The authors had full access to the data and take full responsibility for its integrity. All authors have read and agree to the manuscript as written.
Among the overall 1714 patients with persistent ST elevation or left bundle-branch block, 60% underwent reperfusion therapy. PPCI was the main reperfusion method (33%), whereas 29% received thrombolysis (two thirds, 18% of the entire population, were treated in the ambulance before hospital admission). The thrombolytic agent used was tenecteplase for 78% of the patients and other fibrin-specific agents in all remaining cases. The mobile intensive care units of the SAMU were used in 73% of the thrombolysis group and 59% of the PPCI group (P<0.001).
Patients without reperfusion therapy had an initial profile distinctly different from that of patients with either type of reperfusion treatment (Table 1). Overall, this subgroup was older and had a higher risk profile, as documented by a higher Global Registry of Acute Coronary Events (GRACE) risk score.12 In contrast, patients treated with thrombolysis or PPCI had a similar GRACE score, although several of their initial characteristics differed.
Of the 466 patients treated with thrombolysis, 96% underwent coronary angiography during the hospital stay, 75% within 24 hours of the administration of lysis. PCI was performed during the hospital stay in 390 patients (84% of the thrombolysis group; median time from lysis to PCI 220 minutes). A pharmacoinvasive approach (systematic angiography with PCI) was used in 227 patients (58% of patients with PCI after lysis; median time from lysis to PCI 290 minutes), and a rescue or symptom-driven procedure was used in 144 patients (37%; median time to PCI 168 minutes). Of the latter patients, 80 (56%) underwent rescue PCI within 180 minutes of thrombolytic treatment.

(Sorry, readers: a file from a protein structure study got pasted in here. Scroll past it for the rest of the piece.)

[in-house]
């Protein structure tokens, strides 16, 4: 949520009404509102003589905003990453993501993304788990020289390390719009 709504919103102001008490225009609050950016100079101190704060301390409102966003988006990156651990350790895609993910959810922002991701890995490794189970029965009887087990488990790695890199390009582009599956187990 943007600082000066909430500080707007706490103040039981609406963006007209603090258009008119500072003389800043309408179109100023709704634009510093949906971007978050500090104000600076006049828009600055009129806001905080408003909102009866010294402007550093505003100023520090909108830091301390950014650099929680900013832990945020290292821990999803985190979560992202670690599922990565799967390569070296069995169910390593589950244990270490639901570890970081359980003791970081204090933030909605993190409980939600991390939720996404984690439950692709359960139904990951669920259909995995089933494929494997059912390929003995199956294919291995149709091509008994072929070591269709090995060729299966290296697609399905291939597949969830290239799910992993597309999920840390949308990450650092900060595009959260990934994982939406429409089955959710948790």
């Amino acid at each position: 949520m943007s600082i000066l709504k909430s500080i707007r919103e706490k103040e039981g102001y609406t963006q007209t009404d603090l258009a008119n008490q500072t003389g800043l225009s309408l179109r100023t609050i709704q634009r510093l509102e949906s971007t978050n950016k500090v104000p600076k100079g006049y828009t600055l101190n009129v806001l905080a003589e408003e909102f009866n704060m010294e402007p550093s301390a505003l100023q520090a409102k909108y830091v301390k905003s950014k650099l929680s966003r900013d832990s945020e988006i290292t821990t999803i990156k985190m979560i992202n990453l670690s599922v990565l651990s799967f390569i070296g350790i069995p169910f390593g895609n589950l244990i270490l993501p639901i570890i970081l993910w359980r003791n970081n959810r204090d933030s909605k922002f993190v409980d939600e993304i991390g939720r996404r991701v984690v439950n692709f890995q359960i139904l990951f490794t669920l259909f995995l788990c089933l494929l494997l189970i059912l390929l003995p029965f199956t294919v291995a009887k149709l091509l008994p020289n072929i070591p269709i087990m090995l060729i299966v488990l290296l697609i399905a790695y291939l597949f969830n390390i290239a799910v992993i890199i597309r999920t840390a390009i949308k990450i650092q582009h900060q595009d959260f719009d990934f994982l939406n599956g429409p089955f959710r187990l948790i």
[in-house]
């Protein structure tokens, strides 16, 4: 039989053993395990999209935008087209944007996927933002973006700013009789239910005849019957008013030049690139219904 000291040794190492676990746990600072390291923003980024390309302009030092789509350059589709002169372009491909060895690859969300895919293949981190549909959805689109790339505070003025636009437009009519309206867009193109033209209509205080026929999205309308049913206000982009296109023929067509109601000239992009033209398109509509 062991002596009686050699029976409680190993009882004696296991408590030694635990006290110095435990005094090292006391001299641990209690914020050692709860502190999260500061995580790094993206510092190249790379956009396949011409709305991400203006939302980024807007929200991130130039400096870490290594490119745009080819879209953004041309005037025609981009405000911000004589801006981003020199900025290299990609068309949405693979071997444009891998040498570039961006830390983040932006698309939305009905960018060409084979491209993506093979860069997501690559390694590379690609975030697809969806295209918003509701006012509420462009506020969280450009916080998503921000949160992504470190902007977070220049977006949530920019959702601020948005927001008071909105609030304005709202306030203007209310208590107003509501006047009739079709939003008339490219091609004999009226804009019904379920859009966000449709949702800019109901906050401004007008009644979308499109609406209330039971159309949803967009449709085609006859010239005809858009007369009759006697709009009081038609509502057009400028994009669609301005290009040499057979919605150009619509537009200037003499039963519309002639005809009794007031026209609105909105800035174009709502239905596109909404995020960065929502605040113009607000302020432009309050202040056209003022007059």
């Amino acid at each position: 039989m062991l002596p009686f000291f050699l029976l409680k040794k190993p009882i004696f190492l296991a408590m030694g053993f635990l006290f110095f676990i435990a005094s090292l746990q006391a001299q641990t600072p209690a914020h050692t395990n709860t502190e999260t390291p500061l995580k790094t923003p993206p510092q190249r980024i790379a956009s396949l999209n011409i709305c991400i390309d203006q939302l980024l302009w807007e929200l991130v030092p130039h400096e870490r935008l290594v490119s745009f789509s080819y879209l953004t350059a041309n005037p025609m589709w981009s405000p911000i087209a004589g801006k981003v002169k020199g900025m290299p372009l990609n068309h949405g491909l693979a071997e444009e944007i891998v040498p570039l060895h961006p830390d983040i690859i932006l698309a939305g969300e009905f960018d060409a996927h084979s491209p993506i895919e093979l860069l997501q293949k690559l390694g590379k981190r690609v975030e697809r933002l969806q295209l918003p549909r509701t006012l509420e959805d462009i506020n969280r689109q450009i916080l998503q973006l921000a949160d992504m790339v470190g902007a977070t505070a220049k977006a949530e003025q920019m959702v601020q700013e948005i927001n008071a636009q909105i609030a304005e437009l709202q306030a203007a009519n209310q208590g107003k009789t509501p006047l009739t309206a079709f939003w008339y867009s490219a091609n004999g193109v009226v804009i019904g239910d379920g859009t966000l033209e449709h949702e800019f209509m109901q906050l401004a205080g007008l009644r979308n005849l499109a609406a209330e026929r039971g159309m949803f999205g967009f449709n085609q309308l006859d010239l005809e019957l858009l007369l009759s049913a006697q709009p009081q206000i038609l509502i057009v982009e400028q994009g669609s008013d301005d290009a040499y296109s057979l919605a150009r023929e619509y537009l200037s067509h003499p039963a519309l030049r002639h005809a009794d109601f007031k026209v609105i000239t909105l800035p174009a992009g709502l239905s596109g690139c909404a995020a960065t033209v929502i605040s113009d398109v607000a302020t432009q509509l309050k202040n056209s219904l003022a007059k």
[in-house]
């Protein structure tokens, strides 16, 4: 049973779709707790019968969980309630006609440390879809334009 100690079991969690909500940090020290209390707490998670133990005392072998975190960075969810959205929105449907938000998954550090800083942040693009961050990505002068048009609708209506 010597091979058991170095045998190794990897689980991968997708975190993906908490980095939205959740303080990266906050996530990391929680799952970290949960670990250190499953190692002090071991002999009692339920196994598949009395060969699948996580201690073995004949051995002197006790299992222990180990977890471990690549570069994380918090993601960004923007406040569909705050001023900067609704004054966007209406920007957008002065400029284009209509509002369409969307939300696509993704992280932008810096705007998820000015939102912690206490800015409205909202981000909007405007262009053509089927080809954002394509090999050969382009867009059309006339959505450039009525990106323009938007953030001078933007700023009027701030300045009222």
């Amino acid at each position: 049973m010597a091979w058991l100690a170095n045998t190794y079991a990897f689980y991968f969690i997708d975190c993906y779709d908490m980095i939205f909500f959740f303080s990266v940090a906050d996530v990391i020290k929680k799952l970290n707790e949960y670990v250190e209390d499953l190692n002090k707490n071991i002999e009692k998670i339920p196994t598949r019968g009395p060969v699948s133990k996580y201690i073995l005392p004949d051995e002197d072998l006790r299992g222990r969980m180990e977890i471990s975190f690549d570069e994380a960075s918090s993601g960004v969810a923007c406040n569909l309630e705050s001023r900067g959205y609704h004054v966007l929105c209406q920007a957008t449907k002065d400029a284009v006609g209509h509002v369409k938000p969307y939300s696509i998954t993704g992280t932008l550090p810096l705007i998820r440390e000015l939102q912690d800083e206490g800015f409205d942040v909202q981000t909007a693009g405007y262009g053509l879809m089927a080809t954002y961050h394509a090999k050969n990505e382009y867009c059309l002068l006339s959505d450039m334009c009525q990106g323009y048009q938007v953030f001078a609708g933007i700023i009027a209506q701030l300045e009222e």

As expected (Table 2), patients without reperfusion therapy presented later than the other groups. When we compared patients with thrombolysis and those with PPCI, time to first call was significantly longer in patients with PPCI (median 75 versus 60 minutes, P<0.001), but time from symptom onset to admission was similar (180 versus 170 minutes). Time to initiation of reperfusion therapy, however, was much longer in patients with PPCI (time from symptom onset to reperfusion 300 versus 130 minutes; time from first call to reperfusion 170 versus 57 minutes). In patients whose first step had been to call the SAMU directly, time from first call to initiation of reperfusion therapy was longer by nearly 90 minutes when PPCI was used (130 minutes for PPCI versus 40 minutes for PHT and 85 minutes for in-hospital thrombolysis, P<0.001). This time delay, however, included the time for the SAMU to arrive on-site. Of note, there was a similar difference in time to initiation of reperfusion (45 minutes) between prehospital and in-hospital thrombolysis as between in-hospital thrombolysis and PPCI.